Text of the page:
Find of a Lifetime
May 2013 by David ObesterMy metal detecting hobby began about ten years ago when I bought a used metal detector for about $300. I got it specifically to look for meteorites. It was pretty much worthless, not user friendly, and I did not find anything with it.
This article is about our recent gold prospecting adventure, which has yielded over 20 ounces of specimen gold—with more to come.
Over the years that I have been detecting for gold I have had many of the same questions come up. I decided to write this article to hopefully answer some questions that a person wishing to detect for gold may have.
The design of metal detectors well-suited for prospecting is an interesting process and not necessarily an easy one to achieve. It is a combination that blends the desires of what prospectors would like, the requirements of sales people and dealers, with the science and physics of what the electronics can achieve.
Through a program that began in 2011, Barrick Gold Corp.-owned Golden Sunlight has paid out more than $45 million to small miners in the last seven years...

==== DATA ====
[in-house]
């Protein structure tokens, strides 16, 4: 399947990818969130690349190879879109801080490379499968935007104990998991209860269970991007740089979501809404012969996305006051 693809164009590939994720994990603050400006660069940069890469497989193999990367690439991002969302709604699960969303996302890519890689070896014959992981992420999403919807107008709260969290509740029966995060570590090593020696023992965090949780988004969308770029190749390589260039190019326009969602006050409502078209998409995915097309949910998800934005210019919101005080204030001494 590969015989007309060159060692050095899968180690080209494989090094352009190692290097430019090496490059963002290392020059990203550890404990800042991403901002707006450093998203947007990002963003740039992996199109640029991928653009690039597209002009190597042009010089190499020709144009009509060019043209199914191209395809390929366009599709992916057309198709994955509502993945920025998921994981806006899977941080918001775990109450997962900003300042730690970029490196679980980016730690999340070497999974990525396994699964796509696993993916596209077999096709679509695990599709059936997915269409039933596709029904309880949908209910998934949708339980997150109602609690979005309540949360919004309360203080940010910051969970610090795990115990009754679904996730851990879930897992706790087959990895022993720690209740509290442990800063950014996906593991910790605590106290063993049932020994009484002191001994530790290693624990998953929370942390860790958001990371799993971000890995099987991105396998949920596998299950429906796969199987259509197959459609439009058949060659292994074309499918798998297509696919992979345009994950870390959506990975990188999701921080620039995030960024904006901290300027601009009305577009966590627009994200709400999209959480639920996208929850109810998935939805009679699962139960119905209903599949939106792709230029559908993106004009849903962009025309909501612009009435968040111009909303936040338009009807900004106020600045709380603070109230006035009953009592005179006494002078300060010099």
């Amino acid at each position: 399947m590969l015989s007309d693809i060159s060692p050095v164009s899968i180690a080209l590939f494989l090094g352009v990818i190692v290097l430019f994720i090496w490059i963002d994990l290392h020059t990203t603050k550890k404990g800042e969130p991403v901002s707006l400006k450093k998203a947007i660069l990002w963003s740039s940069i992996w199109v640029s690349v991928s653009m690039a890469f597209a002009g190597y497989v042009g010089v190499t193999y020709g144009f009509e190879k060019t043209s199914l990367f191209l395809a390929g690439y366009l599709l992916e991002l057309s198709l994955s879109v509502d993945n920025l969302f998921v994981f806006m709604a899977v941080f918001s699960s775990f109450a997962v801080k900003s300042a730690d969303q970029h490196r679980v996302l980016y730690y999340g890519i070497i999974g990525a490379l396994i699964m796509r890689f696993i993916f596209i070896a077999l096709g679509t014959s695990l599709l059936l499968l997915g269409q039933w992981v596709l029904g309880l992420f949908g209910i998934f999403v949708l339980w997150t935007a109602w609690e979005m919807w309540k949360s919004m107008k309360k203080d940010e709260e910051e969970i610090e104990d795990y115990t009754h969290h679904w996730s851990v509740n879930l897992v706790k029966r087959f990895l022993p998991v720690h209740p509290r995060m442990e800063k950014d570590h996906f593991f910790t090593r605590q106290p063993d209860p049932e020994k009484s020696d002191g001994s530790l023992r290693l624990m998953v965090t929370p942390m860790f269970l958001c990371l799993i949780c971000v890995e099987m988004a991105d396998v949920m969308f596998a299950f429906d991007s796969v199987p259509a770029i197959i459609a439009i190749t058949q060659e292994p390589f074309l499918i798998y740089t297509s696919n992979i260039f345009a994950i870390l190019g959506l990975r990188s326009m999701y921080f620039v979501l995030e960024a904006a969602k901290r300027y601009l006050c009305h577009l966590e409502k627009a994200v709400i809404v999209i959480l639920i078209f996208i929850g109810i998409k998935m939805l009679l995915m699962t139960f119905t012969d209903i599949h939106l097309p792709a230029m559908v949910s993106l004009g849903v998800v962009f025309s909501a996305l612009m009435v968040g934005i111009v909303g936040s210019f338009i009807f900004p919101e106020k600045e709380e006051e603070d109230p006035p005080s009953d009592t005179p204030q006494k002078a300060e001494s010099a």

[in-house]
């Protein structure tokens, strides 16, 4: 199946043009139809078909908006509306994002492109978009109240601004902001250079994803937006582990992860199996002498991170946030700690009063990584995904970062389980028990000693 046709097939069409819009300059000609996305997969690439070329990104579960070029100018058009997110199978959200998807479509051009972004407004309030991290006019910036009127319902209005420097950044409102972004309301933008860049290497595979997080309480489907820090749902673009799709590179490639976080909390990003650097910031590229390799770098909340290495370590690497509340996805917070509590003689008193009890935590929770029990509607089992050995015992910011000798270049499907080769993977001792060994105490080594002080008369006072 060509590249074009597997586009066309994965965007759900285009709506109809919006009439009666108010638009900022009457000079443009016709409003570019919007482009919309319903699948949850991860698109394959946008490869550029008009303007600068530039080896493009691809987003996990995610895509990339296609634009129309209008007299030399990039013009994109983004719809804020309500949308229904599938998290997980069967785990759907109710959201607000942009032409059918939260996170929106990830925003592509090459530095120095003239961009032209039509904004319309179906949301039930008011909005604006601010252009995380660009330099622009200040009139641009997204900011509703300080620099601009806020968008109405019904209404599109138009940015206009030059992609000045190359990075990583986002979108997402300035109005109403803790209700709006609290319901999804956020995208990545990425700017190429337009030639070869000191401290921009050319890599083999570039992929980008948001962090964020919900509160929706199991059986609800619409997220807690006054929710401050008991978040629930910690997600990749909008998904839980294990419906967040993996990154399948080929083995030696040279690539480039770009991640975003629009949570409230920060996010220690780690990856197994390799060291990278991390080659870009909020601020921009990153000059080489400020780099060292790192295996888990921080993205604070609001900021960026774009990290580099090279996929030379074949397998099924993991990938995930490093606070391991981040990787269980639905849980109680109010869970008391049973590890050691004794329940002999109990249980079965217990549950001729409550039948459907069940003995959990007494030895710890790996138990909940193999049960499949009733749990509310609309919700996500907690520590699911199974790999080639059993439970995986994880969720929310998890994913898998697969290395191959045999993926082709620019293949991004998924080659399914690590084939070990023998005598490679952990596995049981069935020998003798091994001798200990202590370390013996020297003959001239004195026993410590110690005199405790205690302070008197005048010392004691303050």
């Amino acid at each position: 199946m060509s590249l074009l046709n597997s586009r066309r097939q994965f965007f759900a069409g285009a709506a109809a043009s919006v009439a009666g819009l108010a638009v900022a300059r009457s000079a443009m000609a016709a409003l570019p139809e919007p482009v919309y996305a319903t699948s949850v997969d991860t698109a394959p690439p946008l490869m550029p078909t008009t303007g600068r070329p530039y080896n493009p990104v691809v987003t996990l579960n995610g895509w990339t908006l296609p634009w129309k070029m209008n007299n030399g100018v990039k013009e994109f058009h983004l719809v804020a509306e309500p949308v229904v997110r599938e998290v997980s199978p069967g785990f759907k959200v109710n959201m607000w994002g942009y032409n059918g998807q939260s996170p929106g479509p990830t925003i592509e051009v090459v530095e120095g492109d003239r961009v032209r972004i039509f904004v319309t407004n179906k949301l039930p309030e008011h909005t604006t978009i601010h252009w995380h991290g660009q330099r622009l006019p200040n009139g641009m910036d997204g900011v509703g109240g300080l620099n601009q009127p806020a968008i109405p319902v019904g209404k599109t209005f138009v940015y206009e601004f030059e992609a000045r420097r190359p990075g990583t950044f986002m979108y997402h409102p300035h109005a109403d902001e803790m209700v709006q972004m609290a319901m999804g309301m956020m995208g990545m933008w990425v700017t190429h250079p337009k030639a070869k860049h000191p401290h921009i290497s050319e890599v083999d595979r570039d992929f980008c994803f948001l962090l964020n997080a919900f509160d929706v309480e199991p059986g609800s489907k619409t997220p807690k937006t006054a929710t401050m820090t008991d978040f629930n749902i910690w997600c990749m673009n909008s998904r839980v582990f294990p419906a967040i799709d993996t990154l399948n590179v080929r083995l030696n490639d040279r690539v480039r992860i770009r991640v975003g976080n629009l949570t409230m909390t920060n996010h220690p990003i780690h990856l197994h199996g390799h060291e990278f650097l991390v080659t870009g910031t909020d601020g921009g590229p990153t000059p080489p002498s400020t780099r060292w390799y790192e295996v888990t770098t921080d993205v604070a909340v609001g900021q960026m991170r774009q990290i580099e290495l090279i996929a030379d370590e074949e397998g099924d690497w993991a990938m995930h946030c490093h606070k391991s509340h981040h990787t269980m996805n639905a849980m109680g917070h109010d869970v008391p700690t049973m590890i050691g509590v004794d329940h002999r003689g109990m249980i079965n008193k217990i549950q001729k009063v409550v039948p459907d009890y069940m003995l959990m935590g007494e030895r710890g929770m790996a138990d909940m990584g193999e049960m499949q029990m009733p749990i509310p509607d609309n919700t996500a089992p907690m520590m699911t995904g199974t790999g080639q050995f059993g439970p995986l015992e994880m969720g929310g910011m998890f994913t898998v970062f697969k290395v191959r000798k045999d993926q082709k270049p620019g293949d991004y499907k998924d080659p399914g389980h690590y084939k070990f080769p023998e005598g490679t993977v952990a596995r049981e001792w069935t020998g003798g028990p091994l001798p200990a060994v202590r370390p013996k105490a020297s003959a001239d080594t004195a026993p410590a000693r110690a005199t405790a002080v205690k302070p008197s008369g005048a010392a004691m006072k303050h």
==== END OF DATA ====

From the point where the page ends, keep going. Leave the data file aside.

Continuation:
• The 75-ounce Butte County nugget is the largest found in California since the 156-ounce Mojave nugget in the 1970s...
"Suh-wheet!" I exclaimed as I sprang to my feet and quickly pumped my detector coil high overhead to alert Smokey that I had just found a nugget.
The Bawl Mill • Gold Rush in the Congo • All About Quartz—Part I • Over the Divide • Your Guide to Prospecting in Alaska • Shallow Water Crevicing Can Bring Big Rewards • A Father and Son Prospecting Adventure • Home Office Deductions • Advantages of Modern Prospectors • Searchers' Dreams • Gold in Unlikely Places • Melman on Gold & Silver • Mining Stock Quotes and Mineral & Metal Prices